- NewLink Genetics Corp United States’ second biggest pharmaceuticals company announced it will buy worldwide commercial rights to an experimental vaccine against the Ebola virus.
- A world-first human trial set to begin in Brisbane and Melbourne has the potential to be one of the biggest breakthroughs in the treatment of brain cancer, researchers say.
- Two of the leading figures in the fight against family violence, Victorian Police Commissioner Ken Lay and Rosie Batty, led more than 1,000 people through the streets of Melbourne today in a march to stop violence against women.
News on Health Professional Radio. Today is the 26th November 2014. Read by Rebecca Foster. Health News
The United States’ second biggest pharmaceuticals company has announced it will buy worldwide commercial rights to an experimental vaccine against the Ebola virus.
NewLink Genetics Corp, whose subsidiary licensed commercial rights to the rVSV-EBOV vaccine in 2010, said it would receive $50 million plus royalties from Merck & Co Inc.
Large late-stage trials of the product could begin early next year, said Merck, one of the world’s biggest makers of vaccines.
Merck, which would be able to speed up and significantly boost production, would take over development of the vaccine and any follow-on products.
The Public Health Agency of Canada, which originally developed the vaccine, would retain non-commercial rights to it.
The deal between Merck and NewLink, a tiny biotechnology company based in Ames, Iowa, came as other drugmakers were also racing to test and scale-up production of treatments and
preventive vaccines for Ebola, which has killed more than 5,400 people this year.
It is the worst Ebola outbreak on record. Guinea, Sierra Leone and Liberia account for all but 15 of the deaths.
The Walter Reed Army Institute of Research and the US National Institute of Allergy and Infectious Diseases were conducting early-stage trials of the NewLink vaccine.
The trials involved healthy volunteers and were testing whether the vaccine was safe and provoked a protective immune response.
If Phase I studies proved favourable, large late-stage trials would be set to begin early next year.
The World Health Organisation was also coordinating early-stage trials in Switzerland, Germany, Kenya and Gabon.
A world-first human trial set to begin in Brisbane and Melbourne has the potential to be one of the biggest breakthroughs in the treatment of brain cancer, researchers say.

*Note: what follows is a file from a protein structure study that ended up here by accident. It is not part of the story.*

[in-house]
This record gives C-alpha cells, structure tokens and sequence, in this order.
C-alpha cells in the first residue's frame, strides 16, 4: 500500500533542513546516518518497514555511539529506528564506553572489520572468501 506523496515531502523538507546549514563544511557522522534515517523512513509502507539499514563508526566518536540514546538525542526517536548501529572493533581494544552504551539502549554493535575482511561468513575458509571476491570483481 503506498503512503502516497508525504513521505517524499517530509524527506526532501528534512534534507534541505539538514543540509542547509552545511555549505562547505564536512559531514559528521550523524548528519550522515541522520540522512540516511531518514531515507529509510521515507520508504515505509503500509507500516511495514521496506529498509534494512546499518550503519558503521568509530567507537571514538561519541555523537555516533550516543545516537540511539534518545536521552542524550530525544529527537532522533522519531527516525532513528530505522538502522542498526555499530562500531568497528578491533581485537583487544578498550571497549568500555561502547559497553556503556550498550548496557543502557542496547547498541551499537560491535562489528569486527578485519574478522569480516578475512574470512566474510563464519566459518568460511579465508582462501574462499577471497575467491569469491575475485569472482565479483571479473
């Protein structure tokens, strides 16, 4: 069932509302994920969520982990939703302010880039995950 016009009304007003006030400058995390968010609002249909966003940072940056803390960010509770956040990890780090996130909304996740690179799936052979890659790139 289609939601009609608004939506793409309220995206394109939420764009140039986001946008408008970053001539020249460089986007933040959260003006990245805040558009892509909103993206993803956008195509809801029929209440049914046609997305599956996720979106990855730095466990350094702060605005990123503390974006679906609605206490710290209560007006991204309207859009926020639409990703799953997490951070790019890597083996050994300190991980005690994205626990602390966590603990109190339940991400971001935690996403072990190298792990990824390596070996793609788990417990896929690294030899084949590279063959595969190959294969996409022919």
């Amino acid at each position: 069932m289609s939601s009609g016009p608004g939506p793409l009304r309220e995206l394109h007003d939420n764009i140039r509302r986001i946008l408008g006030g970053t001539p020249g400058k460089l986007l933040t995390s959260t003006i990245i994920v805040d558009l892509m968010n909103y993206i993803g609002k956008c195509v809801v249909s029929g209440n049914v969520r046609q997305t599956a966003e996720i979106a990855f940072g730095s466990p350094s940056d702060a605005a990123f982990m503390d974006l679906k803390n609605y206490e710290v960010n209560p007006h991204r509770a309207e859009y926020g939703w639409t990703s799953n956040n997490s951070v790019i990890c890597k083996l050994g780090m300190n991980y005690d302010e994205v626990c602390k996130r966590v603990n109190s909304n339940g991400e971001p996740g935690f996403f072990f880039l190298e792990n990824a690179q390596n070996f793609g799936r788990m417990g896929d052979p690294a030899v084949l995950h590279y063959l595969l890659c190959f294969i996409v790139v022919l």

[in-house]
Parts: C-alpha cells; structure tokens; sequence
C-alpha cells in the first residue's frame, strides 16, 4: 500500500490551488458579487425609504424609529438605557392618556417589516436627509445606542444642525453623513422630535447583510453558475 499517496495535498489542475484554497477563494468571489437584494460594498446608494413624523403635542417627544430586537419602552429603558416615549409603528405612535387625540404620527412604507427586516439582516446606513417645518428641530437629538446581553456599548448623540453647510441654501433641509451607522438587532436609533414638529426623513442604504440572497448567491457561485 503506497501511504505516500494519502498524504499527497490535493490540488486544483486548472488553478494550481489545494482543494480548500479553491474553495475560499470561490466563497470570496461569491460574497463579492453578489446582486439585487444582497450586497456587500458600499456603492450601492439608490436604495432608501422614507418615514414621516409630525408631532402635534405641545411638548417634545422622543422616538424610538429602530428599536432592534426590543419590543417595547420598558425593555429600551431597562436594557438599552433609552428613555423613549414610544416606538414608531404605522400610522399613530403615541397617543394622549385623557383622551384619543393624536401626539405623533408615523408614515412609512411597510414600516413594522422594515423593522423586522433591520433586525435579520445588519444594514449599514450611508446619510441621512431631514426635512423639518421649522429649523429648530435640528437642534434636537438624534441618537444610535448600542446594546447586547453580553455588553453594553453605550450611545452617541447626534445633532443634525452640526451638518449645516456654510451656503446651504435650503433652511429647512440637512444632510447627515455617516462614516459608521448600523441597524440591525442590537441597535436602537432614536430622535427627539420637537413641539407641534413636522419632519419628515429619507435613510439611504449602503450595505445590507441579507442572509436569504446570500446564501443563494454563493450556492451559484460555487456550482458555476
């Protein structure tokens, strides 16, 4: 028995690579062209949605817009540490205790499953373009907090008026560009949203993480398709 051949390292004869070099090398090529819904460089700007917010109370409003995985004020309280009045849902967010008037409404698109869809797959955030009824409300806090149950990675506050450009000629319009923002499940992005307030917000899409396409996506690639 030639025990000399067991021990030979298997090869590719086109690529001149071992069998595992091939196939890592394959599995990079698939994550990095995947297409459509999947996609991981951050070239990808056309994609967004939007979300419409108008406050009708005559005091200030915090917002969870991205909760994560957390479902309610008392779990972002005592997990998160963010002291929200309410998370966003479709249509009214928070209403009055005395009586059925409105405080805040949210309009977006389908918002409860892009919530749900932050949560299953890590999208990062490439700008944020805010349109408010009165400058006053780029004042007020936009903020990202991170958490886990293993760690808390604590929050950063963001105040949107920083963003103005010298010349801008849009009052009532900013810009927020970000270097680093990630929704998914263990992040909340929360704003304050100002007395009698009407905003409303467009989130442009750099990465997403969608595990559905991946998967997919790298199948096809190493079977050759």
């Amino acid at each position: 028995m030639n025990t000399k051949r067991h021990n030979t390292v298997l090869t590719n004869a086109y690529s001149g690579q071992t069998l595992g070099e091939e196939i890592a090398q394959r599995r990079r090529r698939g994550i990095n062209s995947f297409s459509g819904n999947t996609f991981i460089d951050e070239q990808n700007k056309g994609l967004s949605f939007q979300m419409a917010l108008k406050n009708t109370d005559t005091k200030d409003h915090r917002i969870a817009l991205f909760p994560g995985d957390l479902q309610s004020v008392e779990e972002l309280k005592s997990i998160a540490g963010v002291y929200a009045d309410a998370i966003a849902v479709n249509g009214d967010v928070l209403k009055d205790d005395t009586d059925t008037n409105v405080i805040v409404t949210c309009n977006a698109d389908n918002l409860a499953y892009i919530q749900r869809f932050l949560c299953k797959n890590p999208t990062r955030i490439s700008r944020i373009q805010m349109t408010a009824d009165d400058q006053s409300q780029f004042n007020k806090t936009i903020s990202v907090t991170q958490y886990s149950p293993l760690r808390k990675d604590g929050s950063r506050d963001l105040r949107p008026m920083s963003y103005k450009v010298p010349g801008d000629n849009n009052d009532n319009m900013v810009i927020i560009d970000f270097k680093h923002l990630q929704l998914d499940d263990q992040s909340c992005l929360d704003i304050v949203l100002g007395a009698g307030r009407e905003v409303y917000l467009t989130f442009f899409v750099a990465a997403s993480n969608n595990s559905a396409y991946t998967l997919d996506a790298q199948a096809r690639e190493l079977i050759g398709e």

Scientists are confident an antibody created to prolong the lives of people suffering from almost-always fatal Glioblastoma tumour may even offer a cure.
As part of the trial, 20 patients with the recurrent brain tumour will be treated at the Royal Brisbane and Women’s Hospital and the Austin Hospital in Melbourne with the antibody that
specifically targets a cancer protein on the surface of the tumour cells.
QIMR Berghofer Medical Research Institute’s professor Andrew Boyd discovered that cancer protein, EphA3, more than 20 years ago.
He also developed the antibody that has been shown to specifically target cancer cells which express EphA3.
It has been adapted for human use by American biotech company KaloBios Pharmaceuticals to create the KB004 clinical drug.
A clinical trial of the drug is already underway in leukaemia patients after a successful study.
Dr Brett Stringer, who along with Dr Bryan Day lead the research at QIMR Berghofer, said the upcoming Glioblastoma trial would be the first test of the drug against solid tumours, as opposed to blood cancers.
The Cure Brain Cancer Foundation will provide $500,000 to the study over the next three years.
One woman is killed by a violent partner each week in Australia.
Two of the leading figures in the fight against family violence, Victorian Police Commissioner Ken Lay and Rosie Batty, led more than 1,000 people through the streets of Melbourne today in a march to stop violence against women.
On the United Nations’ International Day for the Elimination of Violence against Women, Mr Lay said Australia could not arrest its way out of the situation.
There were also calls for doctors and health officials to do much more to stop family violence, with new research published in The Lancet.
Professor Kelsey Hegarty, who co-authored the Lancet paper, is a GP and the head of primary care at the University of Melbourne’s Department of General Practice.
She said the health system needed to be more focussed and streamlined when it came to addressing family violence.
“What we’re really looking for health professionals to do is provide a first line response that listens, validates, acknowledges what women and girls have been through in terms of violence against women and provides them with a pathway to safety and healing,” she said.
“To do that we need to strengthen the role of the health sector.”
In January 2013 Professor Hegarty called for GPs to be trained to recognise signs of domestic violence.
Since then, she said the health system had been slow to recognise the need for change.
This has been the news on Health Professional Radio. For more information on today’s items head to hpr.fm/news and subscribe to our podcast on itunes.